The aviation ministry of the government of Ghana signed an agreement with Boeing Inc., for the purchasing of additional airbuses that would airlift passengers to the strategic hub of West Africa to Asia, Europe, and North America (Asante & Achia, 2020). In 2018, the Ghana Civil Aviation Authority announced a long line of applications for a national operator certificate from aviation start-ups. However, these initiatives are adopted when the world is facing the coronavirus pandemic, which has caused the destabilization of several economies and widespread uncertainty on national and global markets, including aviation transportation. The government of Ghana may, therefore, strain to fund the proposed airline project. Therefore, it is crucial to establish if Ghana should fund the new airline project at this time of crisis and under the conditions of the high level of private airlines competition in Ghana and the overall African air transportation market.
This research aims at establishing whether Ghana should fund the new national flagship airline.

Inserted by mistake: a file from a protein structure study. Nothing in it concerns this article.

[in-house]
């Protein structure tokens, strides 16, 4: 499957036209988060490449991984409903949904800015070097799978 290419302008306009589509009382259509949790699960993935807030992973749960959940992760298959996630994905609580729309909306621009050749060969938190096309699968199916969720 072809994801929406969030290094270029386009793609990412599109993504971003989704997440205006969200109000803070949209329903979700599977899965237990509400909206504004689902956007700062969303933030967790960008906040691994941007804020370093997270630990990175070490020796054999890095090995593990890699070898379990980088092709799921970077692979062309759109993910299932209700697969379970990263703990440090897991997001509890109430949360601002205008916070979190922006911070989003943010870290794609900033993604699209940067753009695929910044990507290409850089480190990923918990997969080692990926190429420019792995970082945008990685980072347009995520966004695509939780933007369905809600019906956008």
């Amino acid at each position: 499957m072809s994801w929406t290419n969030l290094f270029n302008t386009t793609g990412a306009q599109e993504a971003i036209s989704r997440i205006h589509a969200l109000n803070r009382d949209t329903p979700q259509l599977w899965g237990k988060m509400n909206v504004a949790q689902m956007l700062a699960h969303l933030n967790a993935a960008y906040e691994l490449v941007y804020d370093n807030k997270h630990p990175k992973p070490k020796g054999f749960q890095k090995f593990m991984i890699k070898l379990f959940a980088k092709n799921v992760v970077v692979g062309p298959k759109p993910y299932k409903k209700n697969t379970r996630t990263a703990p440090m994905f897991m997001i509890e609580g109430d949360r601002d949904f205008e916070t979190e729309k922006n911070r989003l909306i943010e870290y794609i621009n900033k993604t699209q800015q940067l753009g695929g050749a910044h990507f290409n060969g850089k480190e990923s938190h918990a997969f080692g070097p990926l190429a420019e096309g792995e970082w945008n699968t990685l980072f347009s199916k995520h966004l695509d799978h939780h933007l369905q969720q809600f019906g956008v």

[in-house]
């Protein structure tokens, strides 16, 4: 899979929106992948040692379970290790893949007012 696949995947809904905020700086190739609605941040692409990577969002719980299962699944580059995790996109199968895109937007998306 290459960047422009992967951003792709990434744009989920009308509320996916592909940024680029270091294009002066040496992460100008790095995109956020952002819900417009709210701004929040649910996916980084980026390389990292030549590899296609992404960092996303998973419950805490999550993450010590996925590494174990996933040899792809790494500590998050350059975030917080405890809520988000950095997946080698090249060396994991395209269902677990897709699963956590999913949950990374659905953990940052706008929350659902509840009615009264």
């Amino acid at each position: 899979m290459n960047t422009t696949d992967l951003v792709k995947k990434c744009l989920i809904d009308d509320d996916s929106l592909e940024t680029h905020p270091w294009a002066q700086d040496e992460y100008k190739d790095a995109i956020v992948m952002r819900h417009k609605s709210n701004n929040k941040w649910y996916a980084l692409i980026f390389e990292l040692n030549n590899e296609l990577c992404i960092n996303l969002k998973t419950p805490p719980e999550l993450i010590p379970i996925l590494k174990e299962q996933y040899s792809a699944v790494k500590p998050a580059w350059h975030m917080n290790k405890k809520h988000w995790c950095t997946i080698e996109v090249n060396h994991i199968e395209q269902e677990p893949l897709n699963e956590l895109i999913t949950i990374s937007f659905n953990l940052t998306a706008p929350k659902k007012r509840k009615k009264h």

The main objectives of this Project include:
To establish the current situation of the air transport sector due to Covid-19.
To compare implications of Covid-19 pandemic to those of the 2008 global financial crisis, to estimate their impact on the expediency of new airline establishment in Ghana.
To examine the reasons behind the failure of previous Ghanaian airline flagship projects.
To establish the availability of hotels in Ghana to support the new airline.
To investigate the potential impact of the proposed airline on the existing ones.
To establish the number of passengers that travel from the UK to Ghana through direct airlines.
What is the current situation of the air transport sector due to Covid-19?
When were the two previous Ghanaian airline flagship projects established, and why did they fail?
Are hotels available in Ghana, to support the new airline?
How will the new airline impact the existing ones?
How many passengers travel from the UK to Ghana through direct airlines?
Significance of the Study
The results of this research can be a framework to guide the decisions of the government of Ghana, as well as other countries of the African continent, on adopting the new airline. Strategic measures to curb the negative impact of Covid-19 can also be formulated based on the findings of this study.